BSocSc Sociology / Course details
Year of entry: 2018
Course unit details:
Social Network Analysis
|Unit level||Level 2|
|Teaching period(s)||Semester 1|
|Available as a free choice unit?||Yes|
This unit is an introduction to the theory, methods and procedures of social network analysis. We examine both complete and ego networks and we will consider the nature of network data and the idea of structural sociology. After introducing some basic terminology using UCINET and Netdraw we shall cover descriptive measures of cohesion and centrality together with techniques for uncovering hidden cohesive subgroups. We shall look at how the applications of these concepts have been used in the development of social network theories such as small worlds, strength of weak ties and structural holes. Examples will be drawn from a variety of contexts such as corporate elites, social movements and friendship networks.
We are all connected through networks. We have networks of friends, work colleagues, family ties and many other connections. The term social network and social networking are now part of our popular culture and everyone is familiar with the websites that enable us to more easily communicate using networks. The study of social networks is one of the fastest growing areas in sociology but has been around for decades, dating back to the work of Moreno in the 1930s. The aim of this unit is to give you the tools to map and analyze the patterns of relations that link individuals or groups. Taking this perspective allows us to develop theoretical concepts and methods which enable us to uncover and understand how the patterns in the social relations that bind us together influences our behaviour, attitudes and beliefs.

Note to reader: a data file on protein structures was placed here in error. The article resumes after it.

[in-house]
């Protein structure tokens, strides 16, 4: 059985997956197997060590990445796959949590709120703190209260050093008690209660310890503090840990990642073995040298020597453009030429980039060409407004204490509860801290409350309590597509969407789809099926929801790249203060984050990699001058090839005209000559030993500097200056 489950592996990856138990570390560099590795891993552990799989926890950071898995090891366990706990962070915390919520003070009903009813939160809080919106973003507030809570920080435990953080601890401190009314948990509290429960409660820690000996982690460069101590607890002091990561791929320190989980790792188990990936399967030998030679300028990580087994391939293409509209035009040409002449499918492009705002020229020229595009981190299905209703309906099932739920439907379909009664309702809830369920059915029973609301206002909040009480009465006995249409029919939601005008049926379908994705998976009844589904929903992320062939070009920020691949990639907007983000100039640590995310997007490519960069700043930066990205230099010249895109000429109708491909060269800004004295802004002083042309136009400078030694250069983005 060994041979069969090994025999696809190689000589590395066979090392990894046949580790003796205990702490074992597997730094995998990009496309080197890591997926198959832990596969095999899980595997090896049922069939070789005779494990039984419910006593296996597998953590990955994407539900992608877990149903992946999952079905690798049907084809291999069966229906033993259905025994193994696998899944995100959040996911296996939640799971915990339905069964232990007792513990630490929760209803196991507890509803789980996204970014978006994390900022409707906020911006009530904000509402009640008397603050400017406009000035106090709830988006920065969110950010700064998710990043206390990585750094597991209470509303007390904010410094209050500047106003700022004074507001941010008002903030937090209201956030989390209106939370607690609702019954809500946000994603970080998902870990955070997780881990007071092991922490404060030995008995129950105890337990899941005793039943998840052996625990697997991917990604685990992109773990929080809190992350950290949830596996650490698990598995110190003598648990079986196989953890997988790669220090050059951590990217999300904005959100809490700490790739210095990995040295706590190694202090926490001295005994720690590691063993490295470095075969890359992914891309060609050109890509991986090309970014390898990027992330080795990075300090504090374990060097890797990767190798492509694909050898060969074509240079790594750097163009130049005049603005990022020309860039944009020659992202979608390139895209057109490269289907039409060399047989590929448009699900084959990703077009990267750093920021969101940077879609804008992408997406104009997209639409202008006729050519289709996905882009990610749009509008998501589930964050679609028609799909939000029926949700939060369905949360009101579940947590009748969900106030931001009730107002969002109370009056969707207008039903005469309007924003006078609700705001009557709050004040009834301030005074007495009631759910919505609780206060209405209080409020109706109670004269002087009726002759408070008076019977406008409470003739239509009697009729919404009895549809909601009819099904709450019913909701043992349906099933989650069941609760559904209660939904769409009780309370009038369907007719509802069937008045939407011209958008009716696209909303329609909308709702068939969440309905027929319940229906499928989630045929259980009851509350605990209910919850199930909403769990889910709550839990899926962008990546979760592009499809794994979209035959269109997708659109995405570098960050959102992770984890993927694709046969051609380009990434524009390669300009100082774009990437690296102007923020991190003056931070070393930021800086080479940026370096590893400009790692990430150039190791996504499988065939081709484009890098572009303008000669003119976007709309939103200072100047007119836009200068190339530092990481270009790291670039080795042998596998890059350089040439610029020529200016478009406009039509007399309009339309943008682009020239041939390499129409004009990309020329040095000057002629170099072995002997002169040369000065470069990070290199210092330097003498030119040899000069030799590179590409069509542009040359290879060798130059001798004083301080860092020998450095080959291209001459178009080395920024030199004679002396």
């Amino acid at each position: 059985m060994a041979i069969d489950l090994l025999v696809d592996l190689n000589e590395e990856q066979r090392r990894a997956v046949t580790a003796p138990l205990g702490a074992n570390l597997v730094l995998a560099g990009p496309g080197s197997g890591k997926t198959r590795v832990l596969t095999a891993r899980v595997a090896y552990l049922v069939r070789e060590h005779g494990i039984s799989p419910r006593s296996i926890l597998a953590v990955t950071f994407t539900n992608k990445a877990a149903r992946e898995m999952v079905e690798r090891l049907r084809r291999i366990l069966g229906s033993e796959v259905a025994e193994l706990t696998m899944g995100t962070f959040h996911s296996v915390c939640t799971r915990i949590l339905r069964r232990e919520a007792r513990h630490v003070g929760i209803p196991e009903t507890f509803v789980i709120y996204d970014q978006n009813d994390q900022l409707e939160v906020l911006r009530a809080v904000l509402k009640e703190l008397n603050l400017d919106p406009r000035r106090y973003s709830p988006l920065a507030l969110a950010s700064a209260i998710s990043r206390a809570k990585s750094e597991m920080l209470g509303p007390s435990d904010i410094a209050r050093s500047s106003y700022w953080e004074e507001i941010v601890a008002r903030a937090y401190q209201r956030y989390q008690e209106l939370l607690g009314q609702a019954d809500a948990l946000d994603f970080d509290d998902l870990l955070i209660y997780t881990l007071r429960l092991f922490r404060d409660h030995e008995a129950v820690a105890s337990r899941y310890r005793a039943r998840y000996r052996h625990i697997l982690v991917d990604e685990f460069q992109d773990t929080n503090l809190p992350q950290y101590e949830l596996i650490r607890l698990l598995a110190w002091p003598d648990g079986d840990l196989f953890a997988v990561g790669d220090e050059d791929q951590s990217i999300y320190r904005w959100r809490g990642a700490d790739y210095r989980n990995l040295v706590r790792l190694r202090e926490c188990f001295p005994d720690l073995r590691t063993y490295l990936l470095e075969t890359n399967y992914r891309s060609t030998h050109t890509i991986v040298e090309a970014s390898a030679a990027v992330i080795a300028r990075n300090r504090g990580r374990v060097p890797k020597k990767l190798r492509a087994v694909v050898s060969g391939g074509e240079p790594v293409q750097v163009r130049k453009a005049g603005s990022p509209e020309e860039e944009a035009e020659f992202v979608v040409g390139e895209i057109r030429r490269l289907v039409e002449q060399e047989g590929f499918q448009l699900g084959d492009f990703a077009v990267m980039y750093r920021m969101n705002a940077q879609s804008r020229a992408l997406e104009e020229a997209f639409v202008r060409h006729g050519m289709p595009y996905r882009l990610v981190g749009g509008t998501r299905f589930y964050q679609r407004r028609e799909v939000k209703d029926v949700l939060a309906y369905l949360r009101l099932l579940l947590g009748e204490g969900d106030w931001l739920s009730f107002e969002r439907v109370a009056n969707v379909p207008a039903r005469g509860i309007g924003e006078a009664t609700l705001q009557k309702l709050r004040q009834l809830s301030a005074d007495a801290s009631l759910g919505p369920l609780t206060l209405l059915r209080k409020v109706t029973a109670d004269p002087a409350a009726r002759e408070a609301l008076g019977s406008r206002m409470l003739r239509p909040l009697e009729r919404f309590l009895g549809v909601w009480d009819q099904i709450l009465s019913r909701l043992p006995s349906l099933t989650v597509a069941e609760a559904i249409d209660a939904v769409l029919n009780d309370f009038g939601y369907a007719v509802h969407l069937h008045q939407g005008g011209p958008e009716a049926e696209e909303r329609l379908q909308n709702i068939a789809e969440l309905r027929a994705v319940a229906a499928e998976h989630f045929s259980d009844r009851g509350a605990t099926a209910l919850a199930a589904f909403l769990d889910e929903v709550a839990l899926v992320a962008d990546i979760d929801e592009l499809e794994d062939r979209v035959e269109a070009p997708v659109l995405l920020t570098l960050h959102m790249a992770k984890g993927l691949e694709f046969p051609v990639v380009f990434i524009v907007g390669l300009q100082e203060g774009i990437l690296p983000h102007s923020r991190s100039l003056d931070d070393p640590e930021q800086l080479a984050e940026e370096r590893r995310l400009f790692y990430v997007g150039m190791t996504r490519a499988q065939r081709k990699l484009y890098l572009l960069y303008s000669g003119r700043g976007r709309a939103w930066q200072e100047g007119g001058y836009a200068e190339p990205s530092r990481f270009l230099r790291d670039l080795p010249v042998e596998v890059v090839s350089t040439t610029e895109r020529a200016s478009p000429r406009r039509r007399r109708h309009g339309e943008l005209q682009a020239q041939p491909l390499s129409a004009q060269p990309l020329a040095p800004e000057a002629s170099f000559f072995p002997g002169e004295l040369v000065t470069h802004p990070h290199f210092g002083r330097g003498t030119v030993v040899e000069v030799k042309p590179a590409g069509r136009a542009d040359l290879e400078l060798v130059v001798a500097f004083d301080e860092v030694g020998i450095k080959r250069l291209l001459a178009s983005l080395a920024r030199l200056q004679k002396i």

On completion of this unit successful students will be able to:
- Map and visualize social networks using standard tools
- Analyze network structures using descriptive measures
- Relate and apply key social network theories in different contexts
- Evaluate and critique social network studies
Teaching and learning methods
Weekly three hour lecture / workshop
Each week will be a one hour lecture followed by different activities. In the first two or three weeks there will be two hour computer workshops. The first hour will be devoted to a demonstration and during the second hour students will undertake supervised computer worksheets. In the following weeks students for the first workshop hour will undertake a mixture of tutorial work and computer laboratory work. During the second workshop hour they will be placed in small groups and will be given a task in which they will critically apply the theory and methods on standard network datasets. Each week a selected group will undertake this activity with the staff member on a rotational basis.
The assessment will consist of an end of semester examination (50%) and a practical computer based visualization and analysis of social network data (50%)
All sociology courses include both formative feedback – which lets you know how you’re getting on and what you could do to improve – and summative feedback – which gives you a mark for your assessed work.
Scott, J (2000) Social Network Analysis: A Handbook
Knoke D and S Yang (2008) Social Network Analysis
Hanneman, R A. and M Riddle. (2005). Introduction to social network methods.
|Scheduled activity hours|
|Assessment written exam||2|
|Independent study hours|
|Martin Everett||Unit coordinator|
Thursday 09:00 - 10:00 Lecture
Thursday 10:00 - 12:00 Practical Class